Author: Deanna Brown

Women Who Inspire: Kate Kendell

                  NAME: Kate Kendell AGE: 53 OCCUPATION: Executive Director of the National Center for Lesbian Rights WHO SHE IS: Kate grew up in the notoriously gay-unfriendly state of Utah, receiving her J.D. from the University of Utah. A onetime attorney for the ACLU’s Utah chapter, Kate is now widely known as a spokesperson for LGBT rights, appearing on and in such media outlets as CNN, The New York Times and The Wall Street Journal. She lives in San Francisco with her wife and their family, and is said to be very passionate about grass-roots community advocacy. WHY SHE INSPIRES ME: As a gay woman, I’ve been moved, inspired and empowered by how Kate has created change and made the world a better place. She’s been working towards our goal of equality for all every day for the past decade (and I’m sure her work is not done). This agent of change possesses a profound sense of duty and pride – I’m a fan and one who would stand …

If You Play Chess with a Six-Year-Old, Plan on Losing

I can’t imagine having more fun in an afternoon than losing a chess match. Really. And I’m not a loser. Here’s the game: Find the nearest six-year-old and challenge him to chess. Not checkers. Chess. It doesn’t matter if he has any experience playing the board game or not. He’s still likely to beat you. And that will be fun. And therapeutic. Here’s how I know: One spring day in Sonoma, a six-year-old named Oliver appeared on my doorstep with his Dad, who was my friend. With a full head of tousled hair, Oliver wandered around my home, scouting a spot for entertainment. He took little notice of the big screen TV and even the energetic, eager-to-play Labrador, complete with ball in mouth. He was looking for a game — a chess game. “Can a six-year-old play chess?” I asked, laughing. “Of course!” Oliver’s dad insisted. So Oliver and I headed off to the outdoor picnic table with game in hand. Initially, Oliver looked disinterested, but this was clearly a poker face. He quickly set …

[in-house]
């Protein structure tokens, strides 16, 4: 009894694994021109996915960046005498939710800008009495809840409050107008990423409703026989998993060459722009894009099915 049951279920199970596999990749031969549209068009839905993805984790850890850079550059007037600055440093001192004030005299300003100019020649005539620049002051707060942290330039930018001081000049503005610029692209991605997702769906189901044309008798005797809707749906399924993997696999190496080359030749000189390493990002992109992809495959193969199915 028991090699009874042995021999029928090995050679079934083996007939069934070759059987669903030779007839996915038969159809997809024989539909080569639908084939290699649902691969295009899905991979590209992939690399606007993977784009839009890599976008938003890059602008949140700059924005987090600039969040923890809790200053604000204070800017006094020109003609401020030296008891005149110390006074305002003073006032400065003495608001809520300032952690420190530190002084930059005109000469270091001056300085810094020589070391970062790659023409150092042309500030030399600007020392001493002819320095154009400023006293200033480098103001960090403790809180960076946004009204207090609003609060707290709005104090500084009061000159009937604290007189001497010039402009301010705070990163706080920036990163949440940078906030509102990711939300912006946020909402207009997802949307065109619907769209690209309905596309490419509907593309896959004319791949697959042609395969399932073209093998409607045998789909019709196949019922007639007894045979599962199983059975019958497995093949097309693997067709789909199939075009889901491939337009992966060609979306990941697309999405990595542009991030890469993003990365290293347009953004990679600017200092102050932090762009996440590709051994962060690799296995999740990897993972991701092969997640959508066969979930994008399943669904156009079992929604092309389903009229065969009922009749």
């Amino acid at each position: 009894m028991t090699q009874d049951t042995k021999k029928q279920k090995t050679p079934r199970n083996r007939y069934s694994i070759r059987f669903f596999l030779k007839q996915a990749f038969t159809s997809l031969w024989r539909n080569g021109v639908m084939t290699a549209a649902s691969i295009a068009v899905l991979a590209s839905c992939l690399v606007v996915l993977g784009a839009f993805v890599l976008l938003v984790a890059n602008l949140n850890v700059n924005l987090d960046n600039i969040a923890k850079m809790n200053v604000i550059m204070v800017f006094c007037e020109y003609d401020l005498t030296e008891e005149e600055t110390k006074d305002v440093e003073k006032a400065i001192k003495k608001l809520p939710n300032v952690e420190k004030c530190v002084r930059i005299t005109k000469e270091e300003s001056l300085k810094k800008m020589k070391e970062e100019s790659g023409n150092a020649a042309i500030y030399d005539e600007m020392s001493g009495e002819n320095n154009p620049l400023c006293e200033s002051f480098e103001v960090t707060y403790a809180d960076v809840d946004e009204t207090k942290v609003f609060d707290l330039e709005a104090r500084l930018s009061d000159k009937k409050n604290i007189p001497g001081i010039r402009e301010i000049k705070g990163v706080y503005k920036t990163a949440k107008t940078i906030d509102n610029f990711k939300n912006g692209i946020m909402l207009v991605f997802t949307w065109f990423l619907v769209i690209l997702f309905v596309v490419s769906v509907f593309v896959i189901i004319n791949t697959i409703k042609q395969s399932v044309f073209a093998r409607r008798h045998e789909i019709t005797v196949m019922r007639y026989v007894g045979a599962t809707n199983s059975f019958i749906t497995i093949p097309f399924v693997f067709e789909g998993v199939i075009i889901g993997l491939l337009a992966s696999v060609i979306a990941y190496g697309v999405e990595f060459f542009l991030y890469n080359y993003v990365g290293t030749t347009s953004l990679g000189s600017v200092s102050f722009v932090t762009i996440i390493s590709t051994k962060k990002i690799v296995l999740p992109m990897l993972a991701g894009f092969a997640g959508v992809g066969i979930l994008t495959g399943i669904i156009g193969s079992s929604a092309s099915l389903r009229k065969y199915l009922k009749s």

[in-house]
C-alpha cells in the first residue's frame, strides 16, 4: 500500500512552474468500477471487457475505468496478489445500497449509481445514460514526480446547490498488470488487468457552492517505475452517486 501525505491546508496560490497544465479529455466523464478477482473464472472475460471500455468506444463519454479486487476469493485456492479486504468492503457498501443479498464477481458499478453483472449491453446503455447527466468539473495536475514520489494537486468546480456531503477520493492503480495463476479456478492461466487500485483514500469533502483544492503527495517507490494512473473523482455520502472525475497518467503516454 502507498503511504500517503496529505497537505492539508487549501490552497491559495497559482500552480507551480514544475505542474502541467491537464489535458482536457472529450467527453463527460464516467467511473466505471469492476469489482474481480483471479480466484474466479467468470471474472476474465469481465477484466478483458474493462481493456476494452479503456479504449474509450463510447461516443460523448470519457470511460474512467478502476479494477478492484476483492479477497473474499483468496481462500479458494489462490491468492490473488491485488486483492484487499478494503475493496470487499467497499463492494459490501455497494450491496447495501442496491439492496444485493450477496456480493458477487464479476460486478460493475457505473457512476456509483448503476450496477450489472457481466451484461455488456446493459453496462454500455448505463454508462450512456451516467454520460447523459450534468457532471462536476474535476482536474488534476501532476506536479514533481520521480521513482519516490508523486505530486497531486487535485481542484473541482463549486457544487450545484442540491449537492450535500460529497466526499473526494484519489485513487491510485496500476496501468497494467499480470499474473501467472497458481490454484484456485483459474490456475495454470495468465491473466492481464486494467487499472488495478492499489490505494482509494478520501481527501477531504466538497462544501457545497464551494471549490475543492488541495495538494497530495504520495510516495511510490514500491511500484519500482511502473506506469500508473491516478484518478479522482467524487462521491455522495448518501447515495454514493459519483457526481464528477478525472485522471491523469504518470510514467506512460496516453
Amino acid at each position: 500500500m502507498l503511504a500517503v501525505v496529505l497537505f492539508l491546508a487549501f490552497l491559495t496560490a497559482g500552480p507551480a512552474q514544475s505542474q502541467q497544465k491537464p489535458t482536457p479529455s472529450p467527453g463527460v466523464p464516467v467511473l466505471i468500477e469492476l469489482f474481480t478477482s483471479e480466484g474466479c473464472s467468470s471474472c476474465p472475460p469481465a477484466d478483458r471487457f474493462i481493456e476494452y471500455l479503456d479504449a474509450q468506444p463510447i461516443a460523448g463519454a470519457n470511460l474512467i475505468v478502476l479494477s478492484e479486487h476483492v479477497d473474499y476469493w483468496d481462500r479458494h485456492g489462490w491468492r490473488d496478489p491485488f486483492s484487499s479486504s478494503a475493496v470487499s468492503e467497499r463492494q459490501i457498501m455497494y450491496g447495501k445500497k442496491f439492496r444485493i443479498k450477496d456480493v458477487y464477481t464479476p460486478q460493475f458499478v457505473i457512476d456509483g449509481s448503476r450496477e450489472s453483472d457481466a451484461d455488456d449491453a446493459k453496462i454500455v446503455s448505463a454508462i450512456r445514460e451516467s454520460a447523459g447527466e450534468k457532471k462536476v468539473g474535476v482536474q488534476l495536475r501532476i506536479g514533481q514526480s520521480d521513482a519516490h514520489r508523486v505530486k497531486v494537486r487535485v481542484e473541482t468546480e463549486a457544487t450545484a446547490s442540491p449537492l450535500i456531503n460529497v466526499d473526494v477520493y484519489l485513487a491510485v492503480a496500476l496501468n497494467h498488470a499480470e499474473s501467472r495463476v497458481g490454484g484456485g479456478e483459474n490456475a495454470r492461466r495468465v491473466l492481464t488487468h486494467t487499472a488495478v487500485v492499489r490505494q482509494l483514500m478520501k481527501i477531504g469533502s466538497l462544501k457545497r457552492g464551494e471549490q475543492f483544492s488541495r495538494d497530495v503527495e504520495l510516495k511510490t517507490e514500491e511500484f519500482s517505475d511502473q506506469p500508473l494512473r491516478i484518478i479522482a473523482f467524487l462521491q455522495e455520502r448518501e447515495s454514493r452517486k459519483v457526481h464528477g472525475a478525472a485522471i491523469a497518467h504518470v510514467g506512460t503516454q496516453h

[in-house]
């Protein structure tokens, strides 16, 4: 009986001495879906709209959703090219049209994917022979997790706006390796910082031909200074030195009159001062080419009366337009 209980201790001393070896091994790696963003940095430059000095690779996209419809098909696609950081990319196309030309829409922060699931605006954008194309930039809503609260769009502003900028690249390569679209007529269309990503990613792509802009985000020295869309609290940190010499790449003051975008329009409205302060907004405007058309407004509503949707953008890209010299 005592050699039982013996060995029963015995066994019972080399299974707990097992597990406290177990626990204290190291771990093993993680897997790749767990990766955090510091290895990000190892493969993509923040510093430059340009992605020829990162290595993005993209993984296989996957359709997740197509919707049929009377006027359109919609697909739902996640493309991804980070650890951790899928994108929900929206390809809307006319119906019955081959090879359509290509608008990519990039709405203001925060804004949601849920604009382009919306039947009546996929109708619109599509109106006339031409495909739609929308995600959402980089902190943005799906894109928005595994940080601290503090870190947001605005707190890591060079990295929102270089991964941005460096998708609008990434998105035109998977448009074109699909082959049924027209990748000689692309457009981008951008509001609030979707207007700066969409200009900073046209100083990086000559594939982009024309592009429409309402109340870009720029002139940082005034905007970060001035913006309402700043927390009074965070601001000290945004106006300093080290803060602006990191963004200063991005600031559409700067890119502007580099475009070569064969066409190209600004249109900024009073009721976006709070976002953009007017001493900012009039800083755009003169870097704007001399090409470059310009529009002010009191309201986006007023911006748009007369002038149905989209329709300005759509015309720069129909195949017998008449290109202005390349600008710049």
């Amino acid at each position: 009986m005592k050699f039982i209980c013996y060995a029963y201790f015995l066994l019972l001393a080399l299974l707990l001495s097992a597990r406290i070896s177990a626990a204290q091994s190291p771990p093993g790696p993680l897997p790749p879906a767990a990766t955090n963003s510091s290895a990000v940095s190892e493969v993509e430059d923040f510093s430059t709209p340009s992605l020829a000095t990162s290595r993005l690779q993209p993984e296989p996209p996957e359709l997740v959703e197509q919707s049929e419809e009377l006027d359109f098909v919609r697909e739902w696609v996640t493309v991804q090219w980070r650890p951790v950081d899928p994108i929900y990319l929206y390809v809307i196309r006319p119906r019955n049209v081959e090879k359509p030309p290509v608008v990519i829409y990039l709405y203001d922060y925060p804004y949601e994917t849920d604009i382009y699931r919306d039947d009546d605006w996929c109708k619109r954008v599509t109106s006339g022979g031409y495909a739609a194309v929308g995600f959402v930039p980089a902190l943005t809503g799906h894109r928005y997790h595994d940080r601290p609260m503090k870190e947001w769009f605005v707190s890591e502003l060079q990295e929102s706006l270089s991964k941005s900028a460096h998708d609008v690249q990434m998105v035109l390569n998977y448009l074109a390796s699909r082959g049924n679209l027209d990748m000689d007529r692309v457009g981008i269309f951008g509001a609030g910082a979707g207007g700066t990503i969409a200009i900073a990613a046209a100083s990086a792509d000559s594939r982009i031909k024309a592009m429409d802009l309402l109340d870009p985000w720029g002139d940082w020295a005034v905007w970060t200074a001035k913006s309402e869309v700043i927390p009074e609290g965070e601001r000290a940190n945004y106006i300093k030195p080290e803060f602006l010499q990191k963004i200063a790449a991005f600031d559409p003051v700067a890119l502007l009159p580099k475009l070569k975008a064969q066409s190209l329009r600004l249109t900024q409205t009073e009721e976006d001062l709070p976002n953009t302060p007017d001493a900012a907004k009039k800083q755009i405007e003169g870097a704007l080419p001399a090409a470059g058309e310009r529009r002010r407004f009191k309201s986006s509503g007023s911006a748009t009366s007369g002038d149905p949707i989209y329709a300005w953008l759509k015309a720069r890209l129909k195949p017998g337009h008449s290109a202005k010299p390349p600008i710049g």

Gay Is The New Brown

It was “obvious” to most and “not a big deal” to others, but it took me almost a decade to figure out that I was not the person I thought I was. A pivotal moment came in 2008: I was with my then-girlfriend on my way to work, and we stopped in a posh little West Village coffee shop. A few important facts: – I don’t live in the West Village. – I’m not a posh person. – I wasn’t “out.” So when I ran into two former colleagues from Conde Nast, I was terrified. These were two of the highest-level executives who knew me, and knew that I didn’t live in the neighborhood. So why was I getting coffee with a woman at 7 a.m.? My girlfriend expected to be introduced and acknowledged as my lover. I was trying to avoid the “guilty, I’ve been outed” look. These were the same two people who, almost a decade earlier, had accused me of being gay when I was adamant that I wasn’t. I believed that …